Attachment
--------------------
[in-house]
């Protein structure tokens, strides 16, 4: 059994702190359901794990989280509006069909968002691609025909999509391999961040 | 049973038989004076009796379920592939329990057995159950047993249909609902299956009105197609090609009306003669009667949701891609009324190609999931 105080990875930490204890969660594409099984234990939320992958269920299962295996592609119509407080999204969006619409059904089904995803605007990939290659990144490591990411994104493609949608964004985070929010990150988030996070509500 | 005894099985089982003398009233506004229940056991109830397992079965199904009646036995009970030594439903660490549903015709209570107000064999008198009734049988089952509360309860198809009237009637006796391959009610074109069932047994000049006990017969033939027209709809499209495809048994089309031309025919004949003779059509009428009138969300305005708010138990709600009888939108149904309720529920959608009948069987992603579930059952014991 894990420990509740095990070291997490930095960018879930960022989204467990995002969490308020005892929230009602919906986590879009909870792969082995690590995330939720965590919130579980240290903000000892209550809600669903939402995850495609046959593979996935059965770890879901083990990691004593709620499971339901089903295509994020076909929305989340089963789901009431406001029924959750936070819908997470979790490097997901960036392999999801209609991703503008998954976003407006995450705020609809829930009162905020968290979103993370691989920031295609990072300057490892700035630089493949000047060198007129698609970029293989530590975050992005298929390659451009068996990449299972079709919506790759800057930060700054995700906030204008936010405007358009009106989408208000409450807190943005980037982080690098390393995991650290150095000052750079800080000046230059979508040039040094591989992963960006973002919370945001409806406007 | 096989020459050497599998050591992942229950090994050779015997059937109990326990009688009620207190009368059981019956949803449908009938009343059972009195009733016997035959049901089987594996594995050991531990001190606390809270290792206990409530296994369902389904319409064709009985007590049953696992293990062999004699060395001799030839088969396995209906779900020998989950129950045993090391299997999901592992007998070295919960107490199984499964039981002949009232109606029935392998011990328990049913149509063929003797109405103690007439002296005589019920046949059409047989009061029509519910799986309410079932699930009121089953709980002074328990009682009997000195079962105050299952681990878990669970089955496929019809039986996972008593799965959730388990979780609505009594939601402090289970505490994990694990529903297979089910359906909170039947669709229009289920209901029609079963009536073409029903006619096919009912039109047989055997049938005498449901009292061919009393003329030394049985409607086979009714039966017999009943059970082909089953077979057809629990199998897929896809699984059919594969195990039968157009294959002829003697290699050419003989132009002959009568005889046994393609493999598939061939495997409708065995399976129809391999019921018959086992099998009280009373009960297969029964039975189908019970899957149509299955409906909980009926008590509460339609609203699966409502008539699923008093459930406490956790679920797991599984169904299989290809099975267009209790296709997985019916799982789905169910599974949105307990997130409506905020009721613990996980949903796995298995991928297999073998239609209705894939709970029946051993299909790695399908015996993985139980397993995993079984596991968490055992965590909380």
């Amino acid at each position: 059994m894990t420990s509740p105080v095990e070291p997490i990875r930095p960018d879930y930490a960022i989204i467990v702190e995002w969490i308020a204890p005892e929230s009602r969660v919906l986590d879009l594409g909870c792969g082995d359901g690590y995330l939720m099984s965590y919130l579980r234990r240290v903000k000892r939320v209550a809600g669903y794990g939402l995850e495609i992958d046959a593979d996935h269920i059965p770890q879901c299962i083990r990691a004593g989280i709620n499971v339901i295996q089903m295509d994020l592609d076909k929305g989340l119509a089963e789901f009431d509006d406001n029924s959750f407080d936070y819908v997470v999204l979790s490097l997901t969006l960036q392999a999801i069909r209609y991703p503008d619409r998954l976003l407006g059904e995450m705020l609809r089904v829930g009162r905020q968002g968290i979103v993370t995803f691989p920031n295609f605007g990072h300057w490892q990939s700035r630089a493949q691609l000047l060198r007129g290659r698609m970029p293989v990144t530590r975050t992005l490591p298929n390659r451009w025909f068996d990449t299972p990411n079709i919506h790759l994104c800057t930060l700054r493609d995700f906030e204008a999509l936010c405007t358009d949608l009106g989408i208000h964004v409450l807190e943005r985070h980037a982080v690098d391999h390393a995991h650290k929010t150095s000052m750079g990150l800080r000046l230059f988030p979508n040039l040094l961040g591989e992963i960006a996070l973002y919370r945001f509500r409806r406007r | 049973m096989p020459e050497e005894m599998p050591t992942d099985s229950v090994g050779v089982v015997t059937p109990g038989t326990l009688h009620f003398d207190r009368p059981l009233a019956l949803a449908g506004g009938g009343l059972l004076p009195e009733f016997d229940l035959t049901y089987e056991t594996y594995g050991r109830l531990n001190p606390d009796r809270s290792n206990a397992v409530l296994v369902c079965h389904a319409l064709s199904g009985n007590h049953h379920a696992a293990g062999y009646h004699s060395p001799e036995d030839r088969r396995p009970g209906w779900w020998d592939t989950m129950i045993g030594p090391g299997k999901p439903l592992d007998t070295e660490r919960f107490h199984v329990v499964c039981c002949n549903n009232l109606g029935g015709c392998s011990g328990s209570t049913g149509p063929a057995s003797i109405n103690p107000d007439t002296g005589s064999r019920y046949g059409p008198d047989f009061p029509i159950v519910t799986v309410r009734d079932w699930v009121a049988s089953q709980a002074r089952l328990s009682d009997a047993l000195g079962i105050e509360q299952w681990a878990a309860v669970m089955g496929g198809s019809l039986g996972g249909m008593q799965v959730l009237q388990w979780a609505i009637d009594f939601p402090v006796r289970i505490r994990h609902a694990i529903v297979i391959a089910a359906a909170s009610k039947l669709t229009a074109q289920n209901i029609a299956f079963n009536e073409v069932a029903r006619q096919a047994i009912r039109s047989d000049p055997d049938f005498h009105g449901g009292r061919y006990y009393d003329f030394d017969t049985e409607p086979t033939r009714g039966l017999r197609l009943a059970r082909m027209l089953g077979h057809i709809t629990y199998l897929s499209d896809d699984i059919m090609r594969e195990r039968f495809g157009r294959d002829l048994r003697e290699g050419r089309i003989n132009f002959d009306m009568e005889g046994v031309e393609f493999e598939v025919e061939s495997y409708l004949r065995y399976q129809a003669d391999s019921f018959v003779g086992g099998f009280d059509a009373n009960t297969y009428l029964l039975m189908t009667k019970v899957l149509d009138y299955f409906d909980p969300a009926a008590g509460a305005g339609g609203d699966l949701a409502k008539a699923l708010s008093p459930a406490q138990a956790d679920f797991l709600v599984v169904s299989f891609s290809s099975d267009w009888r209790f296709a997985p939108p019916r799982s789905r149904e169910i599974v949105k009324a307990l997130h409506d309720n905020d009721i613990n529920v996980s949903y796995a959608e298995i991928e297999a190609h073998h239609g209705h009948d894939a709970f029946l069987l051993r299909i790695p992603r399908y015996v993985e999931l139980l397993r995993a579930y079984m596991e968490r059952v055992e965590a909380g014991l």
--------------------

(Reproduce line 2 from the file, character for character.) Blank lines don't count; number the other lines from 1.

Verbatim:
């Protein structure tokens, strides 16, 4: 059994702190359901794990989280509006069909968002691609025909999509391999961040 | 049973038989004076009796379920592939329990057995159950047993249909609902299956009105197609090609009306003669009667949701891609009324190609999931 105080990875930490204890969660594409099984234990939320992958269920299962295996592609119509407080999204969006619409059904089904995803605007990939290659990144490591990411994104493609949608964004985070929010990150988030996070509500 | 005894099985089982003398009233506004229940056991109830397992079965199904009646036995009970030594439903660490549903015709209570107000064999008198009734049988089952509360309860198809009237009637006796391959009610074109069932047994000049006990017969033939027209709809499209495809048994089309031309025919004949003779059509009428009138969300305005708010138990709600009888939108149904309720529920959608009948069987992603579930059952014991 894990420990509740095990070291997490930095960018879930960022989204467990995002969490308020005892929230009602919906986590879009909870792969082995690590995330939720965590919130579980240290903000000892209550809600669903939402995850495609046959593979996935059965770890879901083990990691004593709620499971339901089903295509994020076909929305989340089963789901009431406001029924959750936070819908997470979790490097997901960036392999999801209609991703503008998954976003407006995450705020609809829930009162905020968290979103993370691989920031295609990072300057490892700035630089493949000047060198007129698609970029293989530590975050992005298929390659451009068996990449299972079709919506790759800057930060700054995700906030204008936010405007358009009106989408208000409450807190943005980037982080690098390393995991650290150095000052750079800080000046230059979508040039040094591989992963960006973002919370945001409806406007 | 096989020459050497599998050591992942229950090994050779015997059937109990326990009688009620207190009368059981019956949803449908009938009343059972009195009733016997035959049901089987594996594995050991531990001190606390809270290792206990409530296994369902389904319409064709009985007590049953696992293990062999004699060395001799030839088969396995209906779900020998989950129950045993090391299997999901592992007998070295919960107490199984499964039981002949009232109606029935392998011990328990049913149509063929003797109405103690007439002296005589019920046949059409047989009061029509519910799986309410079932699930009121089953709980002074328990009682009997000195079962105050299952681990878990669970089955496929019809039986996972008593799965959730388990979780609505009594939601402090289970505490994990694990529903297979089910359906909170039947669709229009289920209901029609079963009536073409029903006619096919009912039109047989055997049938005498449901009292061919009393003329030394049985409607086979009714039966017999009943059970082909089953077979057809629990199998897929896809699984059919594969195990039968157009294959002829003697290699050419003989132009002959009568005889046994393609493999598939061939495997409708065995399976129809391999019921018959086992099998009280009373009960297969029964039975189908019970899957149509299955409906909980009926008590509460339609609203699966409502008539699923008093459930406490956790679920797991599984169904299989290809099975267009209790296709997985019916799982789905169910599974949105307990997130409506905020009721613990996980949903796995298995991928297999073998239609209705894939709970029946051993299909790695399908015996993985139980397993995993079984596991968490055992965590909380």